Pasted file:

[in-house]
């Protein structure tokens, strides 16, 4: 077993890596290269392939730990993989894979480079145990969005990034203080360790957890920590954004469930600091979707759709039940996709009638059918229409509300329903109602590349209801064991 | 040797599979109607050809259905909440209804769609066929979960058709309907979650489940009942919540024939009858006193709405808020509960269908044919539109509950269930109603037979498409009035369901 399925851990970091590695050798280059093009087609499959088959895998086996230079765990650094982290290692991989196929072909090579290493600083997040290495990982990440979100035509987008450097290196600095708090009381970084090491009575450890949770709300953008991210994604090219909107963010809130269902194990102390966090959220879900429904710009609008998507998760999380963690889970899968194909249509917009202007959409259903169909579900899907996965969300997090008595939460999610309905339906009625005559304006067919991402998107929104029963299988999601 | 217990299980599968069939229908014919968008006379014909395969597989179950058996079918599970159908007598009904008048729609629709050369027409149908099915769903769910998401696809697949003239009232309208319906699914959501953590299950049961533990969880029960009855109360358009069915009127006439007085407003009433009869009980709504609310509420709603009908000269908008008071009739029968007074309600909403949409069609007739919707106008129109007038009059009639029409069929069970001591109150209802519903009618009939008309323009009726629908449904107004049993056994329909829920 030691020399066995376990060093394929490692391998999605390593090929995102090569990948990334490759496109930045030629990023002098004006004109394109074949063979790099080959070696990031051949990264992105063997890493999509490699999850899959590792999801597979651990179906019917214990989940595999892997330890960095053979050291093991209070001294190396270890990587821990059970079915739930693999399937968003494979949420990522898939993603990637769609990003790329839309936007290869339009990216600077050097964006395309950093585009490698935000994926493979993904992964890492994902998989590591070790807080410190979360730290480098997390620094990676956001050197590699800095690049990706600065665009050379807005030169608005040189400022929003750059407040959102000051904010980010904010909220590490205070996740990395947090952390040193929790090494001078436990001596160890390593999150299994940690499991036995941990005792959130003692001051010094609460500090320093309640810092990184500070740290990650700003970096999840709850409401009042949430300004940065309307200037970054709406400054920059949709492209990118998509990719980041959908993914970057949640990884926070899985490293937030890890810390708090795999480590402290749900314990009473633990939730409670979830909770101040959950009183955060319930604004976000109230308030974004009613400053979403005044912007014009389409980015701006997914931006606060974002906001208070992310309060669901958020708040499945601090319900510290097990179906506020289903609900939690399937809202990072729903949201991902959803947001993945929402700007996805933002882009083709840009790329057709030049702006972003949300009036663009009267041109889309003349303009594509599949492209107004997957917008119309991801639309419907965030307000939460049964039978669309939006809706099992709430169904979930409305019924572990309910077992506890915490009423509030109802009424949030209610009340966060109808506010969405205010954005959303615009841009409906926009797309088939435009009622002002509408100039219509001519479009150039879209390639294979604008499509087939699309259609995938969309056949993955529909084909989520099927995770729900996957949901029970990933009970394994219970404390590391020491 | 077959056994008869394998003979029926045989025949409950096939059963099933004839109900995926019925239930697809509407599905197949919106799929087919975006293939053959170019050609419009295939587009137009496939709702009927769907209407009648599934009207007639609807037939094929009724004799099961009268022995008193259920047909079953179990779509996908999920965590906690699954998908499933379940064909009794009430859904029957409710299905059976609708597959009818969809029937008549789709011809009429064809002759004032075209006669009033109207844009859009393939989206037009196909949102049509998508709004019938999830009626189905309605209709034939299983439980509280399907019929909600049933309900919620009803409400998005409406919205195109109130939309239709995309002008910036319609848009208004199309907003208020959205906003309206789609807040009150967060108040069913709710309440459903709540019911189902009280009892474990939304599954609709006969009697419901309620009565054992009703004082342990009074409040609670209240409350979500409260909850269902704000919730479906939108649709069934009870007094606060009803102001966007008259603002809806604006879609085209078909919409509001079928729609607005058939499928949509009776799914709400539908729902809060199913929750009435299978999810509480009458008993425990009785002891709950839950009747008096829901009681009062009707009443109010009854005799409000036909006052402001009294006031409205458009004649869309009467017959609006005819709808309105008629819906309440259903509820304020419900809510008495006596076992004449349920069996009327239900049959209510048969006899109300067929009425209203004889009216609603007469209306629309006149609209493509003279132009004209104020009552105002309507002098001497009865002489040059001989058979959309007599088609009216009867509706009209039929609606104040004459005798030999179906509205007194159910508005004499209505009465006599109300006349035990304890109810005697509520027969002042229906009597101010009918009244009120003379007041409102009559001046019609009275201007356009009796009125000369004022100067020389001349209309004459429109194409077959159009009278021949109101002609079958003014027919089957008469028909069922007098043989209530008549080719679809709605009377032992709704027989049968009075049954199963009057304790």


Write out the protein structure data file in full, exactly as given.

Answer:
[in-house]
């Protein structure tokens, strides 16, 4: 077993890596290269392939730990993989894979480079145990969005990034203080360790957890920590954004469930600091979707759709039940996709009638059918229409509300329903109602590349209801064991 | 040797599979109607050809259905909440209804769609066929979960058709309907979650489940009942919540024939009858006193709405808020509960269908044919539109509950269930109603037979498409009035369901 399925851990970091590695050798280059093009087609499959088959895998086996230079765990650094982290290692991989196929072909090579290493600083997040290495990982990440979100035509987008450097290196600095708090009381970084090491009575450890949770709300953008991210994604090219909107963010809130269902194990102390966090959220879900429904710009609008998507998760999380963690889970899968194909249509917009202007959409259903169909579900899907996965969300997090008595939460999610309905339906009625005559304006067919991402998107929104029963299988999601 | 217990299980599968069939229908014919968008006379014909395969597989179950058996079918599970159908007598009904008048729609629709050369027409149908099915769903769910998401696809697949003239009232309208319906699914959501953590299950049961533990969880029960009855109360358009069915009127006439007085407003009433009869009980709504609310509420709603009908000269908008008071009739029968007074309600909403949409069609007739919707106008129109007038009059009639029409069929069970001591109150209802519903009618009939008309323009009726629908449904107004049993056994329909829920 030691020399066995376990060093394929490692391998999605390593090929995102090569990948990334490759496109930045030629990023002098004006004109394109074949063979790099080959070696990031051949990264992105063997890493999509490699999850899959590792999801597979651990179906019917214990989940595999892997330890960095053979050291093991209070001294190396270890990587821990059970079915739930693999399937968003494979949420990522898939993603990637769609990003790329839309936007290869339009990216600077050097964006395309950093585009490698935000994926493979993904992964890492994902998989590591070790807080410190979360730290480098997390620094990676956001050197590699800095690049990706600065665009050379807005030169608005040189400022929003750059407040959102000051904010980010904010909220590490205070996740990395947090952390040193929790090494001078436990001596160890390593999150299994940690499991036995941990005792959130003692001051010094609460500090320093309640810092990184500070740290990650700003970096999840709850409401009042949430300004940065309307200037970054709406400054920059949709492209990118998509990719980041959908993914970057949640990884926070899985490293937030890890810390708090795999480590402290749900314990009473633990939730409670979830909770101040959950009183955060319930604004976000109230308030974004009613400053979403005044912007014009389409980015701006997914931006606060974002906001208070992310309060669901958020708040499945601090319900510290097990179906506020289903609900939690399937809202990072729903949201991902959803947001993945929402700007996805933002882009083709840009790329057709030049702006972003949300009036663009009267041109889309003349303009594509599949492209107004997957917008119309991801639309419907965030307000939460049964039978669309939006809706099992709430169904979930409305019924572990309910077992506890915490009423509030109802009424949030209610009340966060109808506010969405205010954005959303615009841009409906926009797309088939435009009622002002509408100039219509001519479009150039879209390639294979604008499509087939699309259609995938969309056949993955529909084909989520099927995770729900996957949901029970990933009970394994219970404390590391020491 | 077959056994008869394998003979029926045989025949409950096939059963099933004839109900995926019925239930697809509407599905197949919106799929087919975006293939053959170019050609419009295939587009137009496939709702009927769907209407009648599934009207007639609807037939094929009724004799099961009268022995008193259920047909079953179990779509996908999920965590906690699954998908499933379940064909009794009430859904029957409710299905059976609708597959009818969809029937008549789709011809009429064809002759004032075209006669009033109207844009859009393939989206037009196909949102049509998508709004019938999830009626189905309605209709034939299983439980509280399907019929909600049933309900919620009803409400998005409406919205195109109130939309239709995309002008910036319609848009208004199309907003208020959205906003309206789609807040009150967060108040069913709710309440459903709540019911189902009280009892474990939304599954609709006969009697419901309620009565054992009703004082342990009074409040609670209240409350979500409260909850269902704000919730479906939108649709069934009870007094606060009803102001966007008259603002809806604006879609085209078909919409509001079928729609607005058939499928949509009776799914709400539908729902809060199913929750009435299978999810509480009458008993425990009785002891709950839950009747008096829901009681009062009707009443109010009854005799409000036909006052402001009294006031409205458009004649869309009467017959609006005819709808309105008629819906309440259903509820304020419900809510008495006596076992004449349920069996009327239900049959209510048969006899109300067929009425209203004889009216609603007469209306629309006149609209493509003279132009004209104020009552105002309507002098001497009865002489040059001989058979959309007599088609009216009867509706009209039929609606104040004459005798030999179906509205007194159910508005004499209505009465006599109300006349035990304890109810005697509520027969002042229906009597101010009918009244009120003379007041409102009559001046019609009275201007356009009796009125000369004022100067020389001349209309004459429109194409077959159009009278021949109101002609079958003014027919089957008469028909069922007098043989209530008549080719679809709605009377032992709704027989049968009075049954199963009057304790």